Mutual fund T. Rowe Price has filed a lawsuit against Valeant Pharmaceuticals, alleging that the company’s executives lied to it and other investors about its drug price gouging, general business practices, and financial health.
One of the most brutal parts of the complaint looks at what Valeant may have been doing at its now-defunct secret pharmacy, Philidor.
It was the revelation of Philidor’s existence, combined with government scrutiny over Valeant’s drug pricing, that sent Valeant’s stock cratering 90% starting last October.
US Attorney Preet Bharara has launched a criminal investigation into Philidor’s practices to see if its employees were directed to defraud health insurance companies in order to make them pay for drugs they would otherwise not pay for.
How exactly that may have been done is described in T. Rowe Price’s complaint as well. It alleges that Philidor employees were taught what management called “back door approaches” to get prescriptions filled.
That included: “altering prescription information, making claims for refills that were never requested by patients, and misrepresenting the identity of dispensing pharmacies in order to bypass denials of claims for Valeant drugs.”
Senior managment was aware of all of this, according to internal emails cited in the complaint.
Philidor employees talked about it too. This posting on website CafePharma was cited in the complaint as well [emphasis added]:
“They took the list of customers who had been approved by [insurance] and had refills available. Instead of waiting for the customer to call they would dial and leave a msg saying your refill will be shipped unless you call within 24 hrs. They would do this on the 30th day of the rx. Previously they had a Co pay so would have to wait to get approval to charge the 35.00 Co pay, making the Co pay 0 allowed them to ship refills whether u wanted them or not. Not a bad money making idea except most people did not really need refills of Solodyn so soon . . . Of course these refills were out the door ASAP sometimes within an hour of the call and the [insurance] money would come in.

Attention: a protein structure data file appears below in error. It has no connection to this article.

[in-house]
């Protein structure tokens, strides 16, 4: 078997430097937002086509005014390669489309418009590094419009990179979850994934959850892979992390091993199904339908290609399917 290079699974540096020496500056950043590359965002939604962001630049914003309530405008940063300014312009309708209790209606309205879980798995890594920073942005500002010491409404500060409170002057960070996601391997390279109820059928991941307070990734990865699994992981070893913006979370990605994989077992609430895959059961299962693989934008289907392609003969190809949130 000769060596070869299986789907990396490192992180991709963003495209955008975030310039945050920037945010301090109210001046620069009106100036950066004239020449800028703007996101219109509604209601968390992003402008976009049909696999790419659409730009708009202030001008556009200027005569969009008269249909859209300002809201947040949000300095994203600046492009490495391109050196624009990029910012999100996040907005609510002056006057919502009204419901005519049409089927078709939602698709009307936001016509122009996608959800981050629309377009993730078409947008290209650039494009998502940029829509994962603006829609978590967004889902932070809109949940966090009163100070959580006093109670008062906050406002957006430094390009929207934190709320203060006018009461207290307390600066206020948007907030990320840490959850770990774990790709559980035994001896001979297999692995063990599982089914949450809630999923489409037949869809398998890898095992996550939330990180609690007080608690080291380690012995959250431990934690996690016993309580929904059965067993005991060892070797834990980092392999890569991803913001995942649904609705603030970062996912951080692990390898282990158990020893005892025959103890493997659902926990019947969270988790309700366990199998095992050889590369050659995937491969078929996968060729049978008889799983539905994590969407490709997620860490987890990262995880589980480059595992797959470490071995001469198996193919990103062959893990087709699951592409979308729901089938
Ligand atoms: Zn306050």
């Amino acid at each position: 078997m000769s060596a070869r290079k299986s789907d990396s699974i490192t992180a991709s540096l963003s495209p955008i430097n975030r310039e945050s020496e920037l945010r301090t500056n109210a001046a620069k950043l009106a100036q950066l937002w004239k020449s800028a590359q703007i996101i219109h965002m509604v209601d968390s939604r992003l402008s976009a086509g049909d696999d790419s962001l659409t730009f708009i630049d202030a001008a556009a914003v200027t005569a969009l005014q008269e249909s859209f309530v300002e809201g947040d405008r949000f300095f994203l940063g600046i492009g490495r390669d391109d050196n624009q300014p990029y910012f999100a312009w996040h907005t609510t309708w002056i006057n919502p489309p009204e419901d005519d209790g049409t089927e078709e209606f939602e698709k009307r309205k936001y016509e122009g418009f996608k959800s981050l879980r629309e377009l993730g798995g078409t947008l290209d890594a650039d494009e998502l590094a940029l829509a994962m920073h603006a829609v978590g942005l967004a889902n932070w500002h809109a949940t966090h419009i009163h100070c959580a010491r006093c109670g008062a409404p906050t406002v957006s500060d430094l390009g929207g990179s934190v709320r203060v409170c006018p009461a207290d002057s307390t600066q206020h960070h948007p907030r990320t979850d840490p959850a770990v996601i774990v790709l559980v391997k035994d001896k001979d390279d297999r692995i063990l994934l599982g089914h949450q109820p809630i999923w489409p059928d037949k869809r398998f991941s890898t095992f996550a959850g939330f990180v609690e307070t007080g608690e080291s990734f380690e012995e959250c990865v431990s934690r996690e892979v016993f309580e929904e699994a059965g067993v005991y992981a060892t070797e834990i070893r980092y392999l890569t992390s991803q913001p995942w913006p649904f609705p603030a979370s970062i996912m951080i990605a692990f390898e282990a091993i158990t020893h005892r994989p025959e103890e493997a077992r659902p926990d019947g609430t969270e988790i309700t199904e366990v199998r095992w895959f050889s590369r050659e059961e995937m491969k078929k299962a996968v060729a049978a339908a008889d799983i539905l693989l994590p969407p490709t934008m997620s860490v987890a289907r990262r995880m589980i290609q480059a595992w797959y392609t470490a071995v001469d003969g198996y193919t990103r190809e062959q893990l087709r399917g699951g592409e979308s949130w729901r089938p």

What patients don’t get is your [insurance] company is paying 500 plus bucks for an old medication reformulated and refills not needed. I would bet a lot of Solodyn and Jublia bottles are just lying around still in the shipping package.
If you ever saw Wolves of Wallstreet well that was sorta what some of us saw at Philidor. Let’s say on average a person does not need a refill of Solodyn for 45 or 60 days from the 1st fill and you force them to take it at 30 days every month $$$$$$$$$$$$$$ and a ton of it! Think about it.”
Valeant didn’t technically own Philidor. It purchased a $100 million the option to buy Philidor for $0 in 2014.
The company has argued that its relationship with Philidor wasn’t that close, but reporting by the Wall Street Journal revealed that all sorts of weird stuff was going down between the two companies. Valeant employees were working at Philidor under different names, for example.